It was almost an accident. I went back to my home province after college graduation. Then I met a friend of mine. He is older than I and he used to be a pastor. But he encouraged me to attend a meeting of writers in our province. I tagged along and attended a couple of meetings.
I didn’t really expect that anything would come out of it. They had self-published books containing poetry and short stories in our native tongue–Ilokano.
I could read my Ilokano Bible well enough and speak the language well enough but I did not have the skills needed to craft beautiful sentences in Ilokano. My education was thoroughly national–with Tagalog and English really dominating my communication skills.
Back in College, I took several English classes as my cognates. I took 3 units of Introductory Poetry and 3 more units of Business English. These weren’t really enough to bring my English writing skills through the roof. But I compensated by reading a lot, writing a bit, and joining our college newsletter as a contributor.
I have written some poetry that may or may not have shown some promise. At least it was included in the Literary Folio of our college.
But writing in Ilokano? Man, the prospect of doing it scared me!
After joining the meetings of the group several times, I finally gathered enough courage to write poetry again–but not in Ilokano, at least not right away. I would write a poem in English first, then translate it to Ilokano. It was slow going.
Writing in Ilokano, I found out, helped me connect with my roots.
I was born in the North, I spoke Ilokano when I was a kid. I listened to Ilokano radio drama and listened to the stories of my grandparents in this language. There’s a certain musical rhythm that grounds you in place when you reconnect with your native tongue.
After writing several poems and asking the help of my friends in editing and refining my pieces, I finally felt like I could submit one poem to Bannawag, the long-running Ilokano magazine in the country. My first two or so submissions probably didn’t get published.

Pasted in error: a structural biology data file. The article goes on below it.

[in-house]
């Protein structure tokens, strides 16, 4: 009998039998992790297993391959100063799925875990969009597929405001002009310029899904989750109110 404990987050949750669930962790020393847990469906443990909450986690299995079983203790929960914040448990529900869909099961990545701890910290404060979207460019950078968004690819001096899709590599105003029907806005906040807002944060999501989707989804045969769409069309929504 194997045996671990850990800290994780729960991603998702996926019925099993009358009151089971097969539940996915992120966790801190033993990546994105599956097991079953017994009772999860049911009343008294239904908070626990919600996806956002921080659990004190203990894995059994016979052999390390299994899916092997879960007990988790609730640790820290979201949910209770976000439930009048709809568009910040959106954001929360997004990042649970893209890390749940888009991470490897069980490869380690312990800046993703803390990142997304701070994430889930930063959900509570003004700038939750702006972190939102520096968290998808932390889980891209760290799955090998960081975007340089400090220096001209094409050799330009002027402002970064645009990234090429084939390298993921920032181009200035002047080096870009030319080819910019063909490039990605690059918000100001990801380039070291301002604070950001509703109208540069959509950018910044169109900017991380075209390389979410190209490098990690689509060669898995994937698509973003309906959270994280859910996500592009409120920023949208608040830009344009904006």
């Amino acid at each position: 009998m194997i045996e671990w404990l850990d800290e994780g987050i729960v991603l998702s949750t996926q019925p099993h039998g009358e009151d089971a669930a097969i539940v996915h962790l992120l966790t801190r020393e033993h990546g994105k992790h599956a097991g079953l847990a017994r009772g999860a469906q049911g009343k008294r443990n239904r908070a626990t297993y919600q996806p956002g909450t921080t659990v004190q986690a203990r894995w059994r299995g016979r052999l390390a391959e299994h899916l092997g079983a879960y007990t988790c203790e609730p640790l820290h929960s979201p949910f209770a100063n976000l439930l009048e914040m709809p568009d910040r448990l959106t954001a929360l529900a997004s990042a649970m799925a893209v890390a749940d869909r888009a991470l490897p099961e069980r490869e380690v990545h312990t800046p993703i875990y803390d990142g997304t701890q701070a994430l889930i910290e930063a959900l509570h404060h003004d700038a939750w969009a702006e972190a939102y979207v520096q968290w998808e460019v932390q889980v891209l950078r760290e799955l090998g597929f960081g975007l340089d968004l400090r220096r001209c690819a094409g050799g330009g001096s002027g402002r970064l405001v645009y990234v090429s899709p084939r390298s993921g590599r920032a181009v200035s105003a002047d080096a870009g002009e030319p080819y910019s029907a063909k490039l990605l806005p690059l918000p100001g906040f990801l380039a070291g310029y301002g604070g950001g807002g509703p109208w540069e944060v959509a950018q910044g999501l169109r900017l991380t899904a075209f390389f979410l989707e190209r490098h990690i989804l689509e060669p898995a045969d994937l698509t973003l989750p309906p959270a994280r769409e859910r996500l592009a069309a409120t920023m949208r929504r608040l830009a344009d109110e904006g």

Meanwhile, I tried searching for jobs in my home town–jobs that could sustain me and the life I wanted in the province. Too bad, it didn’t work. So by mid-2006, I found myself going back to Manila, swallowing my pride and applying for call center jobs. (But that’s another story, if you want to read that story, click here).
The first Ilokano poem I ever published was in 2006. Thankfully, one of their younger editors connected with me online and encouraged me to write more and submit more works to the
Writing poetry in Ilokano provided me a creative outlet.
I was so full of angst at work because of the stress. Then, add to that my quarterlife crisis–I didn’t know what I really wanted to do and I was seeking desperately for that sense of mission. Without poetry, I would have found other, probably more destructive, ways of expression my angst.
Writing Ilokano poetry, and then later short stories, helped me locate myself in our society.
I was the young Ilokano lost in the city, an Ilokano millennial caught in the riptides of a global culture eroding local cultures, the restless heart that didn’t quite know what home was and where my cultural identity lie. I was probably one of the youngest Ilokano poets then. And I explored themes of alienation, identity, culture. It sounds more deep and profound than it really was.
What I really did was explore my emotions, my experiences, and how I was making sense of my world. Writing in Ilokano gave shape to that vague stirring of a writer within me.
Since that first poem in 2006, I have published many more poems and short stories all in Ilokano. I don’t have formal training and right now, as an Ilokano/Filipino living in the USA, I haven’t been writing as much as I want to. Maybe I have exhausted that first burst of creativity.
Maybe I need to publish a poetry collection soon and then explore other topics and themes. I counted the number of poems I have written and published–it’s more than 50 now. I have noticed that my topics and themes have started to appear again in different poems.
So I decided to be silent for a while. Most of my writings since 2013 has been focused on nonfiction and faith-related writing. I have published 3 nonfiction books and I keep 2 blogs right now. I still write for Bannawag magazine but I have rarely published poems in the past two years.
It’s probably time to refocus and start writing poetry and fiction again.
Mights, could you explain to me why “ti rupam” is such a common Ilocano expression or what it means connotatively? It seems to be the equivalent of “pwet mo” in Tagalog which is more understandable to me.
Hey ate Sharon. Direct translation of “ta rupam” is “mukha mo!” and is usually uttered when one is annoyed or pikon. I also grew up just hearing that among kids while teasing each other. Since it’s about the face, maybe it has something to do with “hiya” or someone losing, or trying to save face.